Facebook blocks Jewish prayer ad, calling it ‘political advertising’

Facebook says ad for Independence Day prayer at Tel Aviv’s main synagogue does not comply with its “community standards.”

By Paul Shindman, World Israel News

Facebook has taken down an ad announcing Israel Independence Day prayers at the Great Synagogue in Tel Aviv, claiming that the posting constituted “political advertising” and was in contravention of the social media giant’s standards, Channel 20 News reported Monday.

With Israel’s economy opening up after the successful coronavirus vaccination campaign and the sharp drop in morbidity, the Ministry of Health eased the restrictions on gatherings. Group prayer is once again allowed in synagogues, but generally limited to less than full capacity and to those who have been vaccinated.

One of the synagogues eager to celebrate both Israel’s Independence Day and the return to group prayer was the Great Synagogue in central Tel Aviv. The synagogue posted an ad on Facebook announcing that the annual special prayers for Independence Day that will be held Wednesday evening.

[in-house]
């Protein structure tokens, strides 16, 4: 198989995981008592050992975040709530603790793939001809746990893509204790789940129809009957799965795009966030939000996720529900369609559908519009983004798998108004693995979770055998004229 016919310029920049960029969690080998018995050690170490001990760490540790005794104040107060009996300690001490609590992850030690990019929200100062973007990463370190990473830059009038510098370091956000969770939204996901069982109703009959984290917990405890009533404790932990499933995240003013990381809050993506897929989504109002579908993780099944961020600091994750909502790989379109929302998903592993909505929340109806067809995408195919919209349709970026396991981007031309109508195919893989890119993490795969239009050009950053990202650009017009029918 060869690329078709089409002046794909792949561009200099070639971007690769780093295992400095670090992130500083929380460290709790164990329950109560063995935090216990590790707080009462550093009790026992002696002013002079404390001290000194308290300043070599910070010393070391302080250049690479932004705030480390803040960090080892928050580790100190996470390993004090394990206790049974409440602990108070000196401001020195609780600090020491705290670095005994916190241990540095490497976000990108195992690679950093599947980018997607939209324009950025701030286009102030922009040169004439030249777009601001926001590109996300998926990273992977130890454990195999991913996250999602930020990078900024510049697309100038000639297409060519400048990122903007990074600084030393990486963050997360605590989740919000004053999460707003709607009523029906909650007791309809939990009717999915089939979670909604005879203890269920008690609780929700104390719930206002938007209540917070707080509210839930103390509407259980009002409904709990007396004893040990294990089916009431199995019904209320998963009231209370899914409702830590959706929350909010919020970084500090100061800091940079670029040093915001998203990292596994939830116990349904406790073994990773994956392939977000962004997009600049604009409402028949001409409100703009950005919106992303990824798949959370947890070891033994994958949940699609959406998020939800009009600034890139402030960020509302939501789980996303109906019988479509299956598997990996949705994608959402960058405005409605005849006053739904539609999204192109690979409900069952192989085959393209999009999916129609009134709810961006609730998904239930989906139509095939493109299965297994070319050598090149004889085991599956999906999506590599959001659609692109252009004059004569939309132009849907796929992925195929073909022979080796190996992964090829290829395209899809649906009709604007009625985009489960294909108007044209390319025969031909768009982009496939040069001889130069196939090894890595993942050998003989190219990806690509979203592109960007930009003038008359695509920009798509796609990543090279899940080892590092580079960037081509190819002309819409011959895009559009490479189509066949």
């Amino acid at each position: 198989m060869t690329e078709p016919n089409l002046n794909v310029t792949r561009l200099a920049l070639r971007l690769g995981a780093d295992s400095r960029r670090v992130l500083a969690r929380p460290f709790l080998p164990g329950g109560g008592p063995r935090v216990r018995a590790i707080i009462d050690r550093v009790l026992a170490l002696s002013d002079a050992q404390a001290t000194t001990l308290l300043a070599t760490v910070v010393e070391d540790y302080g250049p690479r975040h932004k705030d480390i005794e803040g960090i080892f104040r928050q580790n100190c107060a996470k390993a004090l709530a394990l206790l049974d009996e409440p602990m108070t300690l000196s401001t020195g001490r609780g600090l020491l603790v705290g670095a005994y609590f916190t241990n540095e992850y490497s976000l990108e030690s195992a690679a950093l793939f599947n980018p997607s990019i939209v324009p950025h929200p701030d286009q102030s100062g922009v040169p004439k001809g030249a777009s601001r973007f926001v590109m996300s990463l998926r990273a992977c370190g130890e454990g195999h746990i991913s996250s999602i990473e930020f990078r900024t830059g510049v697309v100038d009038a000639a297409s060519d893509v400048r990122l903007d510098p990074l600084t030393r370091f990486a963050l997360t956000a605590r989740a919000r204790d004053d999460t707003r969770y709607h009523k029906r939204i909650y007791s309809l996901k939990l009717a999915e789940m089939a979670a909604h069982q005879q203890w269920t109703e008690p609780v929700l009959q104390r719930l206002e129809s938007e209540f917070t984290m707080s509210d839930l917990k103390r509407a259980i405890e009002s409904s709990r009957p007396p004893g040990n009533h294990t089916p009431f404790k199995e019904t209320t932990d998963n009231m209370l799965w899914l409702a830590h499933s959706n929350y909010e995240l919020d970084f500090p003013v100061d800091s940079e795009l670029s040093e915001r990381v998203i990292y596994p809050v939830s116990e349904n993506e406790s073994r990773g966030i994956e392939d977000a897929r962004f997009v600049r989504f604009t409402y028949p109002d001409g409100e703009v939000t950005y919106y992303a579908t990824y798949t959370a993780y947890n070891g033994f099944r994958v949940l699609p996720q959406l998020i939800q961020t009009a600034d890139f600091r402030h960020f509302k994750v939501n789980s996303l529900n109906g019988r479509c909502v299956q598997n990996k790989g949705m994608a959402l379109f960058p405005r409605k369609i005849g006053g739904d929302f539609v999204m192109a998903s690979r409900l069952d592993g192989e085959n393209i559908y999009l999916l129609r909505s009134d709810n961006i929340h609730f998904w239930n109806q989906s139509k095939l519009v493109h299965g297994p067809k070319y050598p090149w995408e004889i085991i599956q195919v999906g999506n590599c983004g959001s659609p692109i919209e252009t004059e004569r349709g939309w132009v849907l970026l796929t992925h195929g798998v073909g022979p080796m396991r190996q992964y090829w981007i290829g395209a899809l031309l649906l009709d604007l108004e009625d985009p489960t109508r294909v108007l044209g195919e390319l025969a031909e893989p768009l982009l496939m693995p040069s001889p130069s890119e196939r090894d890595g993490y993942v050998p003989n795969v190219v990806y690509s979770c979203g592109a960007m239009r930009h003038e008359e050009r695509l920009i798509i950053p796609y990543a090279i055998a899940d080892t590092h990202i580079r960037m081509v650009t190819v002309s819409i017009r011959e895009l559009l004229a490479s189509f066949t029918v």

“The establishment of a Jewish State in the Land of Israel after thousands of years of exile is a miracle, so we open Independence Day with thanksgiving and praise – join us,” says the posting on the synagogue’s Facebook page.

In order to increase the exposure, the synagogue decided to go beyond just a regular posting and purchased a Facebook ad for a fee. However, a few hours later, Facebook blocked the ad, saying it did not comply with Facebook’s standards.

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“It turns out that this is not an isolated incident,” tweeted Channel 20 reporter Kobi Bornshtein. “I have now received another case in which a page that published a religious event was blocked by Twitter on the pretext of a ‘political event.'”

The festive prayers on Wednesday will be opened by Rabbi Yisrael Meir Lau, former chief rabbi of Israel, and feature two popular Jewish cantors, with the poster for the event stating that admission is only for those who have received the coronavirus vaccinations or have recovered from the disease.